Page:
Soon, however, the country entered a state of feverish activity. Worried that the new administration's policies would be unfavorable, squatters occupied vacant lots, while peasants and farmworkers took over farms. The Ministry of Agriculture busily churned out formal titles for land they had distributed but had never bothered to legalize. In some cases, government or party officials transferred state property to themselves or others. This ranged from giving a Lada—-the small Soviet-made car whose doorhandles always fell off—to public workers in compensation for a decade of hard work for dismal wages, to more serious abuses. Fearful that war might break out again, people hoarded rice and beans, or hid weapons.
In the end, the transition was peaceful, if a bit surreal. The first conflict came several months later, when unions called a national strike to protest broken wage agreements and threats of layoffs, as the new government sought to downsize and privatize parts of the public sector. Strike supporters rekindled unwelcome images of the insurrection when they tore up paving stones and erected barricades to ward off attacks by strikebreakers. Chamorro called out the army to confront the strikers—another surreal moment, since the army was still Sandinista, although it had pledged to support Chamorro's govenment.
Nelson helped erect barricades in his neighborhood. He described what happened when the army came in: "Excuse us, muchachos, we have to clear the streets," the soldiers explained. Strike supporters sat by peacefully; some brought the soldiers coffee. Once the barricades had been cleared away and the soldiers were marching off, one turned to Nelson and winked, "Next time, son, build them higher." Later two men rode by on a motorcycle, and shot into the crowd. A 17-year-old boy standing next to Nelson was killed. The strike brought to the surface divisions which had remained hidden even during the height of the war. Two of Olga's neighbors threatened to set fire to her car because, they said, "We know your son is with the strikers." Olga and Nelson stood guard all night. The threat was never carried out.
After Chamorro's victory, a number of Nicaraguans returned from Miami, Los Angeles and other parts of the United States, expecting to repossess their old houses, plantations and factories. The person who had owned the land where Olga's neighborhood was built sent agents to tell the several thousand residents to clear out. But people were not about to move from the homes they had built and lived in for years. Eventually, the owner settled for a smaller neighboring lot, the site of a more recent squatters' occupation. Similar episodes took place throughout the city and, especially, in the countryside.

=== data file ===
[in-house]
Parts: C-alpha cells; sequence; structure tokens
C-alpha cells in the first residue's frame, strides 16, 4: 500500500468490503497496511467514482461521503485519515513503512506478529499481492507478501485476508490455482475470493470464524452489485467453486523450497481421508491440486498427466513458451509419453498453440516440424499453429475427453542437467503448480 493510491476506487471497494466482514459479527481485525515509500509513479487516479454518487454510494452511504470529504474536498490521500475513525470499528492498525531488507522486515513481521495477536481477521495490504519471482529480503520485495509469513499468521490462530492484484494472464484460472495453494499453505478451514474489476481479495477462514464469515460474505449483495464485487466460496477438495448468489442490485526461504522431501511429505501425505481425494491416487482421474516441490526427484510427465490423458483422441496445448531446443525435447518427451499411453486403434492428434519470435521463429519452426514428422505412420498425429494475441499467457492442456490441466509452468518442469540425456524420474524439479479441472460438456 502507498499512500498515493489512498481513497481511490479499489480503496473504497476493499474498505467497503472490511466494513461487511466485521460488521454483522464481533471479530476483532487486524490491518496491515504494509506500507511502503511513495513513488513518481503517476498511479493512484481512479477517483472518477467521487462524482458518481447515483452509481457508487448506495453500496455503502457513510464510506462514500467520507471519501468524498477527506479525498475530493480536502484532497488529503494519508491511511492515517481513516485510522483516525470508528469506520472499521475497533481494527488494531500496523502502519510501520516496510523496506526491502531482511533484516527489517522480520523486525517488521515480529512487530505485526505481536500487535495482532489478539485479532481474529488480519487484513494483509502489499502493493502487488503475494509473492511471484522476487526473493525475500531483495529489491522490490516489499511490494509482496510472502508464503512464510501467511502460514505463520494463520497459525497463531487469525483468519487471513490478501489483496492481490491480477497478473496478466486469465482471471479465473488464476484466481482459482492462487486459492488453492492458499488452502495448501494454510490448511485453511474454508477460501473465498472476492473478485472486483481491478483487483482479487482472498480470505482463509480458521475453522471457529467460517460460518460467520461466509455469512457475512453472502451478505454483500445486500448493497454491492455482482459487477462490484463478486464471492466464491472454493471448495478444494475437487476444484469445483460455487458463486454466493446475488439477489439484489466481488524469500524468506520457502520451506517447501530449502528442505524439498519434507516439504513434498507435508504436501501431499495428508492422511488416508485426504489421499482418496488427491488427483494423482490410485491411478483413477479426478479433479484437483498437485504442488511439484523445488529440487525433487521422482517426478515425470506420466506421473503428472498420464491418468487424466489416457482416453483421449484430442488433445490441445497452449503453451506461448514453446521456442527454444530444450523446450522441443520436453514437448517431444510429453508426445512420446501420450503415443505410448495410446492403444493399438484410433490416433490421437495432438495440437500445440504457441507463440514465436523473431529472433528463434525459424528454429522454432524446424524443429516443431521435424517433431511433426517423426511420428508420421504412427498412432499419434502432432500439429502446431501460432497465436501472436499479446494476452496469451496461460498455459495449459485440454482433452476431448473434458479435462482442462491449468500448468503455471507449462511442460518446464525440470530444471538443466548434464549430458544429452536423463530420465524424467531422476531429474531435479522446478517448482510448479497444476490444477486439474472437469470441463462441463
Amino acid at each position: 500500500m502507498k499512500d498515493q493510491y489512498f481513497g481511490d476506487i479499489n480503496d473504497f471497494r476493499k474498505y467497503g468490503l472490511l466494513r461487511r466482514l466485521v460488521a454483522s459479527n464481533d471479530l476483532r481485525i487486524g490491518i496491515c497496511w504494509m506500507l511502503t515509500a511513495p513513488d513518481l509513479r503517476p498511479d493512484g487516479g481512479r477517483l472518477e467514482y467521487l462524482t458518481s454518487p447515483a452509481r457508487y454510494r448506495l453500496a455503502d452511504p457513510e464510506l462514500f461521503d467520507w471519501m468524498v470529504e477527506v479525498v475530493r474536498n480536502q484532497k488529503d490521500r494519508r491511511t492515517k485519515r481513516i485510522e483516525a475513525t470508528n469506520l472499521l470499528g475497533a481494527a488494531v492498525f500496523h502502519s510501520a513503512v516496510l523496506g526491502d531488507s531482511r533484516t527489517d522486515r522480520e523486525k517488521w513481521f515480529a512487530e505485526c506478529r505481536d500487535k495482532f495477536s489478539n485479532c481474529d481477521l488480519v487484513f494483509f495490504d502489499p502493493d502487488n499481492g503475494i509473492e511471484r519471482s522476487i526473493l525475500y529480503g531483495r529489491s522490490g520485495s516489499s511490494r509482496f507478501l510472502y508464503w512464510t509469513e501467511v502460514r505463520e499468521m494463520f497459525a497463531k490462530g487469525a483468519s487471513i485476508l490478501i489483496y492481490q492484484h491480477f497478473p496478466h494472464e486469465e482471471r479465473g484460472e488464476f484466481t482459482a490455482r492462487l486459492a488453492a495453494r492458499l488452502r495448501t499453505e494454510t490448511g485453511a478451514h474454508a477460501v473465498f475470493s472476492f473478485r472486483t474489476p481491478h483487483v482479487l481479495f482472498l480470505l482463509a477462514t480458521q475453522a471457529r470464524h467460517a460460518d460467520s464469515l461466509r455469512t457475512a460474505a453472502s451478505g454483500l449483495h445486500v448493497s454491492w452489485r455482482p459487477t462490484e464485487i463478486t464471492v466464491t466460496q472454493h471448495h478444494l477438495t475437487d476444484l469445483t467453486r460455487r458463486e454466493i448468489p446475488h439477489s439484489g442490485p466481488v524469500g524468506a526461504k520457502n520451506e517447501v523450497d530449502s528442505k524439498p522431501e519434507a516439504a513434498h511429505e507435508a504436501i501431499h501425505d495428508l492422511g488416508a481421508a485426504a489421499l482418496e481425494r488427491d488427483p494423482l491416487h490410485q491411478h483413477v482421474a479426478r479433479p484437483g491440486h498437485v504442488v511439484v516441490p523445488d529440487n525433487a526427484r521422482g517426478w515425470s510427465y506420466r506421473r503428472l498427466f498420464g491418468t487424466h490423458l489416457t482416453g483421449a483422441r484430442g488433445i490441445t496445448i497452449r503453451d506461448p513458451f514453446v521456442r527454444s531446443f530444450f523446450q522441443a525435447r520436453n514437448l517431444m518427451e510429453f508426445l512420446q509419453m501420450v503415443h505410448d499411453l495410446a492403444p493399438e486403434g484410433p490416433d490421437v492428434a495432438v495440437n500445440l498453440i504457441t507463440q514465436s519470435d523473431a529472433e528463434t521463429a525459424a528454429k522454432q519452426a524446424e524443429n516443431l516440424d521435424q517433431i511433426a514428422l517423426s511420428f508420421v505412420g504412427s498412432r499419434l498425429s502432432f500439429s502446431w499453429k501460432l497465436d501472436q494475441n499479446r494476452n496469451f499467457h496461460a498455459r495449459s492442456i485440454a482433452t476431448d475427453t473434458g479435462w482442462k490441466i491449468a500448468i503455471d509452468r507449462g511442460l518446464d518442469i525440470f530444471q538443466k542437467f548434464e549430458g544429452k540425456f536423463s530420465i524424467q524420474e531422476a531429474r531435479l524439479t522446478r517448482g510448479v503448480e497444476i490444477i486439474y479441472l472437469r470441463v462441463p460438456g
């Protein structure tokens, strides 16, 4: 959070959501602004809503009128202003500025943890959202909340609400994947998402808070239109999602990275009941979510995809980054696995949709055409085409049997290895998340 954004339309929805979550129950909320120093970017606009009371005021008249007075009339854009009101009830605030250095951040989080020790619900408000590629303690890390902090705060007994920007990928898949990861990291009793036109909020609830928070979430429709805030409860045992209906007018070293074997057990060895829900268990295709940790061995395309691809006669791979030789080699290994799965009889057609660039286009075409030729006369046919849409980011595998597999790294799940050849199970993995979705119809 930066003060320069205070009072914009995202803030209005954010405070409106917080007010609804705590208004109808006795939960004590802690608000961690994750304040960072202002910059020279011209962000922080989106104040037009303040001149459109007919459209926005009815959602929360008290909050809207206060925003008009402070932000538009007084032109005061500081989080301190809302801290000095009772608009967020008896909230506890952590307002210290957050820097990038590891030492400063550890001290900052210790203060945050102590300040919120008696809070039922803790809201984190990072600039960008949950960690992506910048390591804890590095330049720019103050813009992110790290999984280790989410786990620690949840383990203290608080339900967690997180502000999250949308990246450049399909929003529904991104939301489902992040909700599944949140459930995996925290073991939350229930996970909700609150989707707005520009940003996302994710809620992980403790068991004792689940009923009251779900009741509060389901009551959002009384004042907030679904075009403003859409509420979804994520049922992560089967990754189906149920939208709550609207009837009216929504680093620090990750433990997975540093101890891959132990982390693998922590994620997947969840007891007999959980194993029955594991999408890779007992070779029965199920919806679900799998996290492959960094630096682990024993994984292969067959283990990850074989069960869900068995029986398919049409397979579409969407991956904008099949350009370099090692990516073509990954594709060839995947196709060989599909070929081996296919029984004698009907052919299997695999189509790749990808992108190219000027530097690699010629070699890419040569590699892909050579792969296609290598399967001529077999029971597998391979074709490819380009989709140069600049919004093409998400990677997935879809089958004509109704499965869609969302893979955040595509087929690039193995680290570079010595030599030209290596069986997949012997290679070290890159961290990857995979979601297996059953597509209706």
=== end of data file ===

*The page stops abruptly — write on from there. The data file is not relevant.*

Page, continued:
The continuing economic crisis hit the family hard. The state trading company where Olga worked was privatized, and not long after that she was laid off. When the ax fell, she had to fight to receive her full severance pay. She received several thousand dollars from U.S.AID-funded program to downsize the public sector, as well as the old Honda.
Olga used part of the money for a round-trip ticket to Miami. She bought shoes and clothes to bring back to sell. But with un- and underemployment reaching a staggering 58%, her neighbors bought on credit, and some couldn't pay her at all. Having lost most of her capital, Olga sold the Honda to make another investment. Now she wants to start a hardware stand, stocked mainly with Nicaraguan, not imported, items. Given her determination, she may succeed. But she will be competing with tens of thousands of laid-off workers all starting small businesses with little capital during a recession.
Not everything has grown worse. Since Chamorro took office, electricity service in the neighborhood has improved, some roads were paved, and running water is due to be installed. U.S.AID is funneling substantial money through Managua's right-wing mayor, Arnoldo Alemán. Olga is impressed. "He seems to have it together," she says. ‘He's fixed up the neighborhood."
The impact of Olga's unemployment has been partly mitigated by Aristides's return from Los Angeles. After he lost part of his foot in a work-related accident, the company paid him $10,000, which seemed to him a great windfall. Aristides bought a used pick-up truck and some household items, and headed back to Managua. He now runs a business carrying lumber to Managua. His main client is Cardinal Miguel Obando y Bravo, who is building a cathedral with financial help from the owner of Domino's Pizza.
While in the United States Aristides joined an evangelical church, which he credits with helping him stop drinking and teaching him to value his family. Olga, who did not actively practice religion before and still remains a bit leery of evangelicals, now attends church with him—a result, perhaps, of having lost some of her faith in politics.
Nelson, who dreams of being an architect, attends college at night. He helps Aristides in the business. Doña Coco continues to sew. Marivel finally found steady work in Los Angeles. Jairo found work at a soft-drink factory, and held on to the job despite the factory's privatization. And Olga finally got her degree in agricultural administration, but after so much effort she is unable to use it. Despite everything, she has not stopped dreaming of the success of her hardware stand, or cooking up other schemes to insure her family's survival.